Lifted from the Young Antique Collector's Blog- by Andrew & Holly. Link to their blog on the right. This is a more refined statement of rage.
The real competition
Recently, I've been having a riveting, albeit blood pressure-raising, conversation with an Indiana friend in the trade. He received the newest Pottery Barn catalog where they are hawking bad reproductions of 19th-century printer's chests and other things very clearly based on antiques. It's almost like they look through auction catalogs or go to shows to get inspired, and then send the plans to China to cheaply manufacture knock-offs.
And then the new Restoration Hardware catalog landed in both of our mailboxes. Hoo-boy...have you all seen this? Gary Friedman, the CEO, states, "No longer mere 'retailers' of home furnishings, we are 'curators' of the best historical design the world has to offer."
Um..excuse me? Seriously? I don't know what's more offensive, the fact that he described himself as a curator or that he claimed to have stuff that's better designed than the originals that his company has so poorly imitated.
I'm terribly sorry to inform you, Mr. Friedman, but if you want to find the curators of the best historical design, you need to look at places like Winterthur, the Met, and the MFA-Boston, as well as at antique auctions and shows around the country. Additionally, your customers would be better served by going to auctions, shows, and flea markets, where they will find better design AND better quality, all for a better price and in objects that will be worth something in 10 years.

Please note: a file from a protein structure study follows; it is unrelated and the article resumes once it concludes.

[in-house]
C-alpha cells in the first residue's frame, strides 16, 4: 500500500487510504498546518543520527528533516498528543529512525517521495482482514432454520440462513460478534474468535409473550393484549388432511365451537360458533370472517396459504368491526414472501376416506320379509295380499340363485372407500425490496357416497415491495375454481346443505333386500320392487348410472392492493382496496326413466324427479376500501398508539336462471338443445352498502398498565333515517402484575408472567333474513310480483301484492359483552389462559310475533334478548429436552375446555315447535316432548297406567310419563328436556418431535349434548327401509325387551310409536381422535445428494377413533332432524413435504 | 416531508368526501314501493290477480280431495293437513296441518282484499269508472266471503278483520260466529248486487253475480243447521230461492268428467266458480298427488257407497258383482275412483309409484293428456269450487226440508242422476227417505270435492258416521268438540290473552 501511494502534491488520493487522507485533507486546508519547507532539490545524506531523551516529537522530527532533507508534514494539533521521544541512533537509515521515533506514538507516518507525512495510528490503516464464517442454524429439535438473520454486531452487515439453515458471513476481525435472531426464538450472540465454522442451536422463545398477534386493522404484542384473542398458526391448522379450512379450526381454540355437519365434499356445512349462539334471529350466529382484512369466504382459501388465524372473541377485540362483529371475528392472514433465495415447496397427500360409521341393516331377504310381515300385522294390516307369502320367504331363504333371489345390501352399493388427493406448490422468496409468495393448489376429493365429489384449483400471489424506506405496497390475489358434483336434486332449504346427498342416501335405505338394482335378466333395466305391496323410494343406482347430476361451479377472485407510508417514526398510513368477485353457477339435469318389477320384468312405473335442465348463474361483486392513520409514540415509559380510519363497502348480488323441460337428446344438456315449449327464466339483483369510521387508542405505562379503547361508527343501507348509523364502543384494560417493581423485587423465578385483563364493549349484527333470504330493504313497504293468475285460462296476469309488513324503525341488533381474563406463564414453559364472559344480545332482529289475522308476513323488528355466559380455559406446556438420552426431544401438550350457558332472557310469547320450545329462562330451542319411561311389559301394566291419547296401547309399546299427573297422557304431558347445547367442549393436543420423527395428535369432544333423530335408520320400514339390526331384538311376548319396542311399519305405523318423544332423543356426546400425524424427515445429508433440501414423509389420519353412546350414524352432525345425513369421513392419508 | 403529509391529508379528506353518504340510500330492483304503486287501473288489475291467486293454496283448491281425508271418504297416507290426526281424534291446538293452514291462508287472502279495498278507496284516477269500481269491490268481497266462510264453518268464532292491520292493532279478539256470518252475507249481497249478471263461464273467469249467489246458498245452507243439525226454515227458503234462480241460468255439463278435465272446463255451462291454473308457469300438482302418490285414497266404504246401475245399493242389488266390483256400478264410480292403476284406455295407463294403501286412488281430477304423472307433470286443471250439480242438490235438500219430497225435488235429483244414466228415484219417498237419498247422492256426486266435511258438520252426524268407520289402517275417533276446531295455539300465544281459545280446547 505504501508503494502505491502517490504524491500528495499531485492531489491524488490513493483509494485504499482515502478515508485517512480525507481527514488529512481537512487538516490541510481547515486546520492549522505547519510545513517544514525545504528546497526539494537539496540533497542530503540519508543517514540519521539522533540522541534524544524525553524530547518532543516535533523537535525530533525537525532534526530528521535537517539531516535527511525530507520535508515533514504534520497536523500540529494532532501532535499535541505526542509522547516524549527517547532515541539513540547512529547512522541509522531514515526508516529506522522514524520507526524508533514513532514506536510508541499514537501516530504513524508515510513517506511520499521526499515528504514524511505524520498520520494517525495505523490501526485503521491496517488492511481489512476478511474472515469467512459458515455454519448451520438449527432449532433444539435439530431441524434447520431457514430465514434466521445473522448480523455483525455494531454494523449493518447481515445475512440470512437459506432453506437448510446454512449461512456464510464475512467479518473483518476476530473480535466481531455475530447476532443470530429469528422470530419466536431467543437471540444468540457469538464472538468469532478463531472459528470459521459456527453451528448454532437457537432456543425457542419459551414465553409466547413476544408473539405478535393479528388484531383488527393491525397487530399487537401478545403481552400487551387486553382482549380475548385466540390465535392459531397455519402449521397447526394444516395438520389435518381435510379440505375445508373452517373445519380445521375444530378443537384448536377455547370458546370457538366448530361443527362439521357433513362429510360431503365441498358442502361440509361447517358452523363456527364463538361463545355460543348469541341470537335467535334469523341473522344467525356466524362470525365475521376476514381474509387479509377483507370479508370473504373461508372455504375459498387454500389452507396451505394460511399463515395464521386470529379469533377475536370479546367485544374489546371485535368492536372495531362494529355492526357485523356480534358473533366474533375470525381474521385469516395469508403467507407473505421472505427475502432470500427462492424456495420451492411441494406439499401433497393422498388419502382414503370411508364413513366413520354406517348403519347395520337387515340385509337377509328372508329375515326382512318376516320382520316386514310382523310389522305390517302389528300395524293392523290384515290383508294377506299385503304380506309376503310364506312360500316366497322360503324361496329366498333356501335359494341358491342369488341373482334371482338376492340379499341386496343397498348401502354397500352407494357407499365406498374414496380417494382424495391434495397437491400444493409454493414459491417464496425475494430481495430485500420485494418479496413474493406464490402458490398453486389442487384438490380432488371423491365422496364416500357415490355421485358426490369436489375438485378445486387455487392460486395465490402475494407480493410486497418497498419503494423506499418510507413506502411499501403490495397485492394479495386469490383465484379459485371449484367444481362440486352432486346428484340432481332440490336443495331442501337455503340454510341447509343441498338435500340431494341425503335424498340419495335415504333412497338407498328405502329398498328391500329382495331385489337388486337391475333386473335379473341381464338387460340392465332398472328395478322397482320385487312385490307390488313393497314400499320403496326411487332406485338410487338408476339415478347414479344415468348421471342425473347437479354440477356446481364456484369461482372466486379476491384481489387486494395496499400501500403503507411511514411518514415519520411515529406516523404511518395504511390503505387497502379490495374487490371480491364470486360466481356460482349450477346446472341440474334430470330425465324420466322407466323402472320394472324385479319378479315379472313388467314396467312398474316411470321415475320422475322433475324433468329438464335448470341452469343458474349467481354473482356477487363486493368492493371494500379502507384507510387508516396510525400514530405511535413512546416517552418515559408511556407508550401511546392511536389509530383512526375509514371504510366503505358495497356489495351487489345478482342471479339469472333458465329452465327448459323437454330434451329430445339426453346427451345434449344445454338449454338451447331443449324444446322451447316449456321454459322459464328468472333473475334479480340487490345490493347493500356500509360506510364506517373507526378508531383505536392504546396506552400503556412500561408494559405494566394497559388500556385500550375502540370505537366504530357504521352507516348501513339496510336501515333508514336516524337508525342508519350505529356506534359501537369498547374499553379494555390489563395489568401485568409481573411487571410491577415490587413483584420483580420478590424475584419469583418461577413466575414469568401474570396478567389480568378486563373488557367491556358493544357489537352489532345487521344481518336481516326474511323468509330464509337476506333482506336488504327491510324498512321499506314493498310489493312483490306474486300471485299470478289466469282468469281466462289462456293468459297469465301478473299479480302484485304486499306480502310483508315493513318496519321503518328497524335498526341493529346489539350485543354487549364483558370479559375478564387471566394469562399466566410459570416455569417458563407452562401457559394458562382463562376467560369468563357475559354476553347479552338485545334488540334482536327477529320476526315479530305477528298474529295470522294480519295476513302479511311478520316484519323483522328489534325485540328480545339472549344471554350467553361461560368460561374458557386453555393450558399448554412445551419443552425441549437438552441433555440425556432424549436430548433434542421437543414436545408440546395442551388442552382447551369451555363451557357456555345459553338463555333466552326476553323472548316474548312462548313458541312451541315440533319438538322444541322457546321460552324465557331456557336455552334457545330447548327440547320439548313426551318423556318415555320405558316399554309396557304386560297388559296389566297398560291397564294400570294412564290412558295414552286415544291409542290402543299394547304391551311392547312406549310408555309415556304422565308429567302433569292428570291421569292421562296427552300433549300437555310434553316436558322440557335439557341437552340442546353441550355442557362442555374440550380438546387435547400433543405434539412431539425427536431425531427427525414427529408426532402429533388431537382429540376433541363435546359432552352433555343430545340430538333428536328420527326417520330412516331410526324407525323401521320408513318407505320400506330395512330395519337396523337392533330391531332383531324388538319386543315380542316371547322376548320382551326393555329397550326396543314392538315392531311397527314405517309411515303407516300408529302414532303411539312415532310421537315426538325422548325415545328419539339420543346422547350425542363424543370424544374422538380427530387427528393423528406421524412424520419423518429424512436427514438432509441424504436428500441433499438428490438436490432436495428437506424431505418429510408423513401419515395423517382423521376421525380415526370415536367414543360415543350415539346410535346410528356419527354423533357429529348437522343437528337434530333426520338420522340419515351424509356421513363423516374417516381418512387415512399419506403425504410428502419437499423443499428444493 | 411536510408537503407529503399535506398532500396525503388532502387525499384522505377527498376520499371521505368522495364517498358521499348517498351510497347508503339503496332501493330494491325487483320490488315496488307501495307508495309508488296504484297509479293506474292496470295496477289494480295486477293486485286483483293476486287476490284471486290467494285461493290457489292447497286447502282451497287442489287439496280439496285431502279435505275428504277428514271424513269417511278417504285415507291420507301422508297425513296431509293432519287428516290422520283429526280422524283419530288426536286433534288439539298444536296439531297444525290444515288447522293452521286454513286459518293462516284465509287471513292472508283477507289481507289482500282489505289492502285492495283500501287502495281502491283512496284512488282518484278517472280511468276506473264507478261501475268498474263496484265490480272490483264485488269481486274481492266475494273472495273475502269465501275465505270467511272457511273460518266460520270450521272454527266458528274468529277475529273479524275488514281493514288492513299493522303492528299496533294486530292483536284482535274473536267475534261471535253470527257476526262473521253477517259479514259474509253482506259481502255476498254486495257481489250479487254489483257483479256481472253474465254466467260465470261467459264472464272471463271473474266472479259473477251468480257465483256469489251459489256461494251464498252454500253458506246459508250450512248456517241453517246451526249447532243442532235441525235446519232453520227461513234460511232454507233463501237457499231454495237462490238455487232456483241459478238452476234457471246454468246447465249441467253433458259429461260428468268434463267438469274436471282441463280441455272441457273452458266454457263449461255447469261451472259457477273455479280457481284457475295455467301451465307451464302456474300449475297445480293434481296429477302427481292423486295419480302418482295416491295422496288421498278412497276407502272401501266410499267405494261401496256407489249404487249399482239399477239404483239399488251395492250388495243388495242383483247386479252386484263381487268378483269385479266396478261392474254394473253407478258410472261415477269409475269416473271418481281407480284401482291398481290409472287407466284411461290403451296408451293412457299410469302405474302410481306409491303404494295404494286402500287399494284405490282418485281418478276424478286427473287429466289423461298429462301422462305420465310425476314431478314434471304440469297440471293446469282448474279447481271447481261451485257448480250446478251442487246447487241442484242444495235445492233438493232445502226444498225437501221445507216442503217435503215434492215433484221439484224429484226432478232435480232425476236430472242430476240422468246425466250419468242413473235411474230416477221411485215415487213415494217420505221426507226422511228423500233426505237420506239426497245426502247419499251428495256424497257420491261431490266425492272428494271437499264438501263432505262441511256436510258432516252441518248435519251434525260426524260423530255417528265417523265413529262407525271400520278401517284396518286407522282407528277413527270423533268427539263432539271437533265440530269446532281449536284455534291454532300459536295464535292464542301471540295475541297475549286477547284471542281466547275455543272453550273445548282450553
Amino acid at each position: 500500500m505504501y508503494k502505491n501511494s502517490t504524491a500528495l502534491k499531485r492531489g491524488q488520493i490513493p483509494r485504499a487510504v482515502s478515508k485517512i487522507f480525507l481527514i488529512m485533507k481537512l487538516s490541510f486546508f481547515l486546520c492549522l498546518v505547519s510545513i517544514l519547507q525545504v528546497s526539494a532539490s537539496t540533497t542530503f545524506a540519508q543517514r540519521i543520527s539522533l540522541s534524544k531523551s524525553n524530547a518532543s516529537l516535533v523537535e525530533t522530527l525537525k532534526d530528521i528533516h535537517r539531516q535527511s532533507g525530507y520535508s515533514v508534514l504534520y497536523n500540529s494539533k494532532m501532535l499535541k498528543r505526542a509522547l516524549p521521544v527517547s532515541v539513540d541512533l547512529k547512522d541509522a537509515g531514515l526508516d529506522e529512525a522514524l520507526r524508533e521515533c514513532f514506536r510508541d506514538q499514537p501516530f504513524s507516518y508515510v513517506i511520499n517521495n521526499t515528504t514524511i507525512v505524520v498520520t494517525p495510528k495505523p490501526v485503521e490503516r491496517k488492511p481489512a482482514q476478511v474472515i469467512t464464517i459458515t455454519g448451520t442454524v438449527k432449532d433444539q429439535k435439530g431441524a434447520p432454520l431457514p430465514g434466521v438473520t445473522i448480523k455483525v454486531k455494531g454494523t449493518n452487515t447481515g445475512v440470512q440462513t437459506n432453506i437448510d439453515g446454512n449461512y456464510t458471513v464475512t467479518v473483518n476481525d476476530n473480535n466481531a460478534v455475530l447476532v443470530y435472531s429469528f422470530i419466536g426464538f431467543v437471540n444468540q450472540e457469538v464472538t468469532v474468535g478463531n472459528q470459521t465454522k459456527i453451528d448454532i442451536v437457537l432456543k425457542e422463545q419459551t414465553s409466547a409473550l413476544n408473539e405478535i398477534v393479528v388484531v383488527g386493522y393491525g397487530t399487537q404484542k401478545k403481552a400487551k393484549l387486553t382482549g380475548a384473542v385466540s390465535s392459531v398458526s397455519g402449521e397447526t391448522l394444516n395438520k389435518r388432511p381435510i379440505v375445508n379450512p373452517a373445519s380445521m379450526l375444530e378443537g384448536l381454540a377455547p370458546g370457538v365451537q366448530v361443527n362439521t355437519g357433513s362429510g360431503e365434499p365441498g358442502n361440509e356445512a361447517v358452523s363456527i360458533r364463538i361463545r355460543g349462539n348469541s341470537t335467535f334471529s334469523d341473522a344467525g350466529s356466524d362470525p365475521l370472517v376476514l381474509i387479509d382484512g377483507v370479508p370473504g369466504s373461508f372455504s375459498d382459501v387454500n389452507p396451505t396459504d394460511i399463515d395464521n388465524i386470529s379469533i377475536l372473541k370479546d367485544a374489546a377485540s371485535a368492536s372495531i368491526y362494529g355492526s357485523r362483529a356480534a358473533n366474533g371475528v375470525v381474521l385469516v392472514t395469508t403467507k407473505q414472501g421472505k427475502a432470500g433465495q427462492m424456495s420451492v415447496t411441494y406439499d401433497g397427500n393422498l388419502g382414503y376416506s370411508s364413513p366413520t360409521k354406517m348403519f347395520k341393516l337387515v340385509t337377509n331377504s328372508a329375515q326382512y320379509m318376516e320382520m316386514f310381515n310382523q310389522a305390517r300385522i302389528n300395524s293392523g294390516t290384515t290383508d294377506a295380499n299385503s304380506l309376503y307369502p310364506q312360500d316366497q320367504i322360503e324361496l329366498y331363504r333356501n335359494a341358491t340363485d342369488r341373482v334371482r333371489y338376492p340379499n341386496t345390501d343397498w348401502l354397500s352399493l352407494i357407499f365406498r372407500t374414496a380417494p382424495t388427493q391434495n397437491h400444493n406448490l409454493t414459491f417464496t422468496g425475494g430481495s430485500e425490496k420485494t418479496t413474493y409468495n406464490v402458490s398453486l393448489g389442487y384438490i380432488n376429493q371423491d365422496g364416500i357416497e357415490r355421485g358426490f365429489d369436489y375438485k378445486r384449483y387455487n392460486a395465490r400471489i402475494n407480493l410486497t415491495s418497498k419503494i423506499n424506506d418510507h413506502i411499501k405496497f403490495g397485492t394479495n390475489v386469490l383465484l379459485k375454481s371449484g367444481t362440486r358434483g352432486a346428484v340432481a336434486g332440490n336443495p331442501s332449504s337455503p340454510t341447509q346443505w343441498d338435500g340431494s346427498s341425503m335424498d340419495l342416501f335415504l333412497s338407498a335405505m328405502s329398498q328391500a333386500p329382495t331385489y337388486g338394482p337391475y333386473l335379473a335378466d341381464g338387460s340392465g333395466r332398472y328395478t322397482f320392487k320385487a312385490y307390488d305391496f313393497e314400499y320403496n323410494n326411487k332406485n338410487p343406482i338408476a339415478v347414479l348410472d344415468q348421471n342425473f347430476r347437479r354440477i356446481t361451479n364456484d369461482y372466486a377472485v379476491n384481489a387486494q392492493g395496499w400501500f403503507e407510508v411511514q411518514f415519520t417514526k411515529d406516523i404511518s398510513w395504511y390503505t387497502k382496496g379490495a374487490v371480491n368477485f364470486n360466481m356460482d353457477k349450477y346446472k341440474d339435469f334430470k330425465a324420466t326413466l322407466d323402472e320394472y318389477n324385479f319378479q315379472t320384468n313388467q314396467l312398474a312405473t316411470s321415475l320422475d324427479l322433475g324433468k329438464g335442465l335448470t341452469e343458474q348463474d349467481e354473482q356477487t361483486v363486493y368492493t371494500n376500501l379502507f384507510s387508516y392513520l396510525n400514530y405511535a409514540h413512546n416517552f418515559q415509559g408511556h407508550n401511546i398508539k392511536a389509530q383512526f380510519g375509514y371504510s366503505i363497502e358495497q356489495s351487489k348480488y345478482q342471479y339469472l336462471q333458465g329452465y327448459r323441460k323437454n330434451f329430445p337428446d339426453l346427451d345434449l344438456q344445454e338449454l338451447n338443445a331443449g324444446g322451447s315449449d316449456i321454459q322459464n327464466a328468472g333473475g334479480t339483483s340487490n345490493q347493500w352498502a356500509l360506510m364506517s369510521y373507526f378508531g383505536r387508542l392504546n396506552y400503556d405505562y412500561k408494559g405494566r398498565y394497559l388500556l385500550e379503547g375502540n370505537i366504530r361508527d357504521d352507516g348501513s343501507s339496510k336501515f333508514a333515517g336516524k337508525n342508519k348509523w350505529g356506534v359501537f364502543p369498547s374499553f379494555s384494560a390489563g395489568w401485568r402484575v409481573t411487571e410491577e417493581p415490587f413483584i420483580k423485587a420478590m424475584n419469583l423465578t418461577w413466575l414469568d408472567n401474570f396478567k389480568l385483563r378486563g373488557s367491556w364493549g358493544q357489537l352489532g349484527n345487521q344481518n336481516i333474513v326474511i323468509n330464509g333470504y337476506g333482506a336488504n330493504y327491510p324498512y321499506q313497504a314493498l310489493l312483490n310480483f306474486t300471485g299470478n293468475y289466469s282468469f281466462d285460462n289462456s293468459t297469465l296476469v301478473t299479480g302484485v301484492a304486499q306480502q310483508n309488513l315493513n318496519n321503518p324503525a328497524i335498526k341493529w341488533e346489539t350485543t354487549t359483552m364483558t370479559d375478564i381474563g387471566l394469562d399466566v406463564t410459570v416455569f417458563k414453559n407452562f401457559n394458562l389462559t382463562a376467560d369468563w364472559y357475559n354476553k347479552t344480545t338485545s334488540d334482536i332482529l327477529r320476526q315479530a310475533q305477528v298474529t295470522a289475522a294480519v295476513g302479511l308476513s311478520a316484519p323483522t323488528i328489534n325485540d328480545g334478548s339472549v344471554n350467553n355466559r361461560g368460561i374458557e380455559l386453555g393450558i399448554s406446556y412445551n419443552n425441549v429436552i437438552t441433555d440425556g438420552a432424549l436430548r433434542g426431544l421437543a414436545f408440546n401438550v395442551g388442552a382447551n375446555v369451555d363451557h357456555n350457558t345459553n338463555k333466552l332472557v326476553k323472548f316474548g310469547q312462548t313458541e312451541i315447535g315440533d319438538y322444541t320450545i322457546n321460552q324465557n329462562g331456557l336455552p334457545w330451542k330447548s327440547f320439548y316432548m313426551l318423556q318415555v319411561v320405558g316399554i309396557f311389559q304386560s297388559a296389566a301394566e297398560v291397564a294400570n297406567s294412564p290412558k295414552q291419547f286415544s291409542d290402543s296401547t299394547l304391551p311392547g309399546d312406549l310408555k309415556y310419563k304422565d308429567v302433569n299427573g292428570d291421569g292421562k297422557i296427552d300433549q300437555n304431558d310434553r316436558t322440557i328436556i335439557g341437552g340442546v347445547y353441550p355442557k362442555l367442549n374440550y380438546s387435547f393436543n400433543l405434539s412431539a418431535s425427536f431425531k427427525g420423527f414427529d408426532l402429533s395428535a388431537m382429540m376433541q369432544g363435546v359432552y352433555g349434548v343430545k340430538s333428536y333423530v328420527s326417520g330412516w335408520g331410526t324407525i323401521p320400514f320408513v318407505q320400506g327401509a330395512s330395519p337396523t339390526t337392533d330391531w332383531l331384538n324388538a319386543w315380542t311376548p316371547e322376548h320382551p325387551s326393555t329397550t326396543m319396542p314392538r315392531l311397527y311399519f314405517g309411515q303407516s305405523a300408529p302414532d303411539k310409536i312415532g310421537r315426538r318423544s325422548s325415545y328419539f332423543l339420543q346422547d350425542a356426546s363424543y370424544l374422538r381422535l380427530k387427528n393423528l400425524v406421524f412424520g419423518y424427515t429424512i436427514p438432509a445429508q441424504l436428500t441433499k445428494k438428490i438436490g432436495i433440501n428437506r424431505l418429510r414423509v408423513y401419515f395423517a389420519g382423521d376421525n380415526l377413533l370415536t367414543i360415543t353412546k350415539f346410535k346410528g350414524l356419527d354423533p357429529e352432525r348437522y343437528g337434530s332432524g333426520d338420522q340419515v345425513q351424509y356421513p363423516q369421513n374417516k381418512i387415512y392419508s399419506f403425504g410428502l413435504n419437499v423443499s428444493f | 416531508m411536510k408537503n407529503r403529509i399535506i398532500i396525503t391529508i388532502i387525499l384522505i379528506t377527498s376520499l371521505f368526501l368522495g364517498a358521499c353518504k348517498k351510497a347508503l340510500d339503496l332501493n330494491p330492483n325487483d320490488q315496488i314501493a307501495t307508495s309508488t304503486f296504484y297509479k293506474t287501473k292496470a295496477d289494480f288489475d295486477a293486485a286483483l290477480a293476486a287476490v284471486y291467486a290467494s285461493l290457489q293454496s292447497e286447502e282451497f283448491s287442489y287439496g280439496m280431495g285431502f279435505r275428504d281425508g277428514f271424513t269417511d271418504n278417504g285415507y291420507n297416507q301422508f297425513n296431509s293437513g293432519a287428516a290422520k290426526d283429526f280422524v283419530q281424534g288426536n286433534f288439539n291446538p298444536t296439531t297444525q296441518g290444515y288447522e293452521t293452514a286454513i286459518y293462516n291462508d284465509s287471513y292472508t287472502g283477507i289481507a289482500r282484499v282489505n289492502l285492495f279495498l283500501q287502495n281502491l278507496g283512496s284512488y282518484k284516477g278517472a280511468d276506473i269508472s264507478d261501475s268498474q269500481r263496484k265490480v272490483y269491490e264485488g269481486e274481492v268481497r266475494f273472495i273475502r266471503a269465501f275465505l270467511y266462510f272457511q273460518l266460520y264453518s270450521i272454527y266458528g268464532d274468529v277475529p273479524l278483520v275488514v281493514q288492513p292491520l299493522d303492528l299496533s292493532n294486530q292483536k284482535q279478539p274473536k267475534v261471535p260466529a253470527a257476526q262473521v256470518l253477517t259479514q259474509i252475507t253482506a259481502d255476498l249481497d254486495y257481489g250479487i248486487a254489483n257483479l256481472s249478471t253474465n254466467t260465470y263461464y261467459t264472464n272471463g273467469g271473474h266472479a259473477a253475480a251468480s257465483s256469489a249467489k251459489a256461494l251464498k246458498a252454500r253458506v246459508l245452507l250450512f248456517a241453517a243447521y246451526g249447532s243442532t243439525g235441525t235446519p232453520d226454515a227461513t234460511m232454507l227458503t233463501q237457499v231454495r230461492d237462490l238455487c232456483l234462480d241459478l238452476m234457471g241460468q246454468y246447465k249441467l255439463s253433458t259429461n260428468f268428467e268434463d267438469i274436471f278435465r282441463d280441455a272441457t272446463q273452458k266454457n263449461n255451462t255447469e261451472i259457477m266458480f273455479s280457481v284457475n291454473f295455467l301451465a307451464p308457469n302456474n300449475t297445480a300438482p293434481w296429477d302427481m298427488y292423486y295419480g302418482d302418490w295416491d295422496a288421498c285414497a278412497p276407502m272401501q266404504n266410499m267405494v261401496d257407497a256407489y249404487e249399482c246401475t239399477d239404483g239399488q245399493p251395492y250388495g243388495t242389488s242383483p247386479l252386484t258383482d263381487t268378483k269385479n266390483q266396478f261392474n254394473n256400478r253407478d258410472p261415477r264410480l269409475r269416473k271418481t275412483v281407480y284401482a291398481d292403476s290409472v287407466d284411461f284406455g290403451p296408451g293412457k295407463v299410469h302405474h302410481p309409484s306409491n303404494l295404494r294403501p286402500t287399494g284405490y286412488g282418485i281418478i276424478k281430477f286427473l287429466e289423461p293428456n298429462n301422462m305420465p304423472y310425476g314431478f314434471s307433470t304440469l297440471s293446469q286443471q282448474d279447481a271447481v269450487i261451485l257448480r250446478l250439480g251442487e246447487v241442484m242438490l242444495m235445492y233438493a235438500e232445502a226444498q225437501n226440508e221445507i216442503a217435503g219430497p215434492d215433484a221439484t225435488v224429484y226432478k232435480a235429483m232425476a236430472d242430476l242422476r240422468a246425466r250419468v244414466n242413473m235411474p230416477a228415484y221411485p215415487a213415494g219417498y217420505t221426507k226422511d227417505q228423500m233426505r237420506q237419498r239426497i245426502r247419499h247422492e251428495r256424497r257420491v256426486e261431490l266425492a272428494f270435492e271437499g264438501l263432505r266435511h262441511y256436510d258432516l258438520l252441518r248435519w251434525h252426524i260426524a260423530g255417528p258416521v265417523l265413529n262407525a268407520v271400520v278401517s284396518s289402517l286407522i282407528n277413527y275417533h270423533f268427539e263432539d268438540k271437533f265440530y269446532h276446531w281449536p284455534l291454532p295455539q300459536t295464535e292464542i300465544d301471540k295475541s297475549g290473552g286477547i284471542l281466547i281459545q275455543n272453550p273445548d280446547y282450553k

Folks, you want to know where the (potential) young collectors are? They are at Pottery Barn, Target, Ikea, and they are shopping via catalogs like Restoration Hardware. They may not be as interested in history or art as you are or we are, but they are interested in style, quality, and price...and they aren't finding the best at those places, although they think they are. We need to get their attention and draw it to our business. So next time you see a Pottery Barn catalog on the coffee table of a friend or relative, surreptitiously swap it with an auction catalog or a copy of Maine Antique Digest, The Magazine Antiques or Antiques and Fine Art.
(And to my museum friends, you need to raise a stink with American Association of Museums...they need to protect the title "curator" the way that the American Library Association protects the title "librarian.")